- Swollen adenoids may block the entrance of the Eustachian tube. This is the tube that goes from the back of the nose to the middle ear. It normally allows air to get into the middle ear. If this tube is blocked it may contribute to the formation of glue ear (fluid in the middle ear). See separate leaflet called Glue Ear.
What is the treatment for enlarged adenoids?
In most cases no treatment is needed. Often the symptoms are mild but may flare up during a cold or throat infection. Adenoids normally gradually shrink in later childhood and usually almost disappear by the teenage years. So symptoms tend to clear in time.
If symptoms are severe then a doctor may consider removing the adenoids. For example, if a child regularly has difficulty sleeping or disrupted nights' sleep due to a blocked nose. Also, some children with glue ear may benefit from removal of their adenoids.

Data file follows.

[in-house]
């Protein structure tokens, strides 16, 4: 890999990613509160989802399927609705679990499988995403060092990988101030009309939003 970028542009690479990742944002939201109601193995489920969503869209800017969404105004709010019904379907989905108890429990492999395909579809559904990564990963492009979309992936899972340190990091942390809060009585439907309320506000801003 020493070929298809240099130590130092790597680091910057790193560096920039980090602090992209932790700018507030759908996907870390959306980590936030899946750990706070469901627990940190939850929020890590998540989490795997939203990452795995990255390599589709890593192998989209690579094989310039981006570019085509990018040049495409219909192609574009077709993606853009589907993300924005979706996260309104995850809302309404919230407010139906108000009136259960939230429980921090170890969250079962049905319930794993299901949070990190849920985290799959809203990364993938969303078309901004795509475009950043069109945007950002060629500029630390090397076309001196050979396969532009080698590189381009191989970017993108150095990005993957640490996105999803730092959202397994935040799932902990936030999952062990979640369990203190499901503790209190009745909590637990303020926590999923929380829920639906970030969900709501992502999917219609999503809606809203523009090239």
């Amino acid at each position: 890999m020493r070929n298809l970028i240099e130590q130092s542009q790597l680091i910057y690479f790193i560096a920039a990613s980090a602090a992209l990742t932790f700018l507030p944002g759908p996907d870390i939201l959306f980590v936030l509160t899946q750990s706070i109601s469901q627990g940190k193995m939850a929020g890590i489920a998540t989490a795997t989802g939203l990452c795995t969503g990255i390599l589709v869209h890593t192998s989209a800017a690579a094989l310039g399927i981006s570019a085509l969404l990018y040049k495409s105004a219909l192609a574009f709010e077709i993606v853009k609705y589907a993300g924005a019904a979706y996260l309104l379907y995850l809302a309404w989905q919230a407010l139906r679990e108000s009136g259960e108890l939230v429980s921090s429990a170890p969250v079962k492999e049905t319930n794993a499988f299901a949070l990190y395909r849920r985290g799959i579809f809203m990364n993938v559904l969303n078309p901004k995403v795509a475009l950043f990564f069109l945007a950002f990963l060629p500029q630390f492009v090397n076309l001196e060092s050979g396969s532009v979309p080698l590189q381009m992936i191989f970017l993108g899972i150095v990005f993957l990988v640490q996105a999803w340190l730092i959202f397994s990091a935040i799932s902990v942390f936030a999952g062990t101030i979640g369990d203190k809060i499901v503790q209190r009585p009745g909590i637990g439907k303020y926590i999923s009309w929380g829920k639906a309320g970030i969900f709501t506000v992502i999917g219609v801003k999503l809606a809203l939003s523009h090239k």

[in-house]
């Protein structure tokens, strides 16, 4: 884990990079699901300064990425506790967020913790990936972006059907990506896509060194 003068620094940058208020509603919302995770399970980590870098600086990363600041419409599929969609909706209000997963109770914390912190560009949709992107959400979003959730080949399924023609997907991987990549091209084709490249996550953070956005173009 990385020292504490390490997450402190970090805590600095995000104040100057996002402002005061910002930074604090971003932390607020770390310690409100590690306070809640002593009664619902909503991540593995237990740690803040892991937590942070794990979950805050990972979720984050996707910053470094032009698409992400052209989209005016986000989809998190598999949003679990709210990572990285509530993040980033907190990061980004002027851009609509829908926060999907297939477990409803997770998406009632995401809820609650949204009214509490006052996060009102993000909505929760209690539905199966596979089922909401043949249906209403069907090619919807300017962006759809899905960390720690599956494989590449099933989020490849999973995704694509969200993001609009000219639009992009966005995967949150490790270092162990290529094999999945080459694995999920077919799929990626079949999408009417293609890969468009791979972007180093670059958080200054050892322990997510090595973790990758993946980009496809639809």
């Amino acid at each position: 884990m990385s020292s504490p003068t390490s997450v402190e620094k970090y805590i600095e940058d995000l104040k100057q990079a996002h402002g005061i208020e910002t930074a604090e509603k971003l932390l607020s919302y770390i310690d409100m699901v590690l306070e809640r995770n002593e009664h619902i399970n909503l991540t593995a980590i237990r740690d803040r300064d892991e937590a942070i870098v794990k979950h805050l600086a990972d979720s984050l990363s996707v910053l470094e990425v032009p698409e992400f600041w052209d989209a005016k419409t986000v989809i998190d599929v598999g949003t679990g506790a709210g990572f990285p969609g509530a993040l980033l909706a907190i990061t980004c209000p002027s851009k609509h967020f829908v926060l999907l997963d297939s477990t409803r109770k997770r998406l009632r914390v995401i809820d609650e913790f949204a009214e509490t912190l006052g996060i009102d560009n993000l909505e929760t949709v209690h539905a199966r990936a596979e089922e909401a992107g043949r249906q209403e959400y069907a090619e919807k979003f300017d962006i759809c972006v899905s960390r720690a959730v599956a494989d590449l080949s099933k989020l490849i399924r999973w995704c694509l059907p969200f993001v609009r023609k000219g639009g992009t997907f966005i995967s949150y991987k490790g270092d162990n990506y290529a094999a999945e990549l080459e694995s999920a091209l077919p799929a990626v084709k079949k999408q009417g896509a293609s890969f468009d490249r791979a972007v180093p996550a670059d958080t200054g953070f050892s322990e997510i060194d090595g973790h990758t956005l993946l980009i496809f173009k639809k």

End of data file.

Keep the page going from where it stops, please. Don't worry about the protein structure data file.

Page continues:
A note about removing the tonsils and/or adenoids
Several years ago, operations to remove tonsils and adenoids were very common. These operations are done less commonly these days and the main indications for them being advised are discussed above. As with all operations, there is a risk involved with surgery.
For example, possible complications of surgery include infection, severe bleeding from the sites where the tonsils or adenoids were removed, and anaesthetic reactions. Also, after adenoids are removed, there is a small risk that speech may become nasal. That is, a child may sound as if they are speaking through their nose. This is because after the adenoids are removed, the gap between the back part of the nose cavity and the roof of the mouth may not close properly, as it should do when we talk. If this occurs, it may only be temporary. However, in a small number of cases speech therapy is needed, or even an operation to narrow the gap.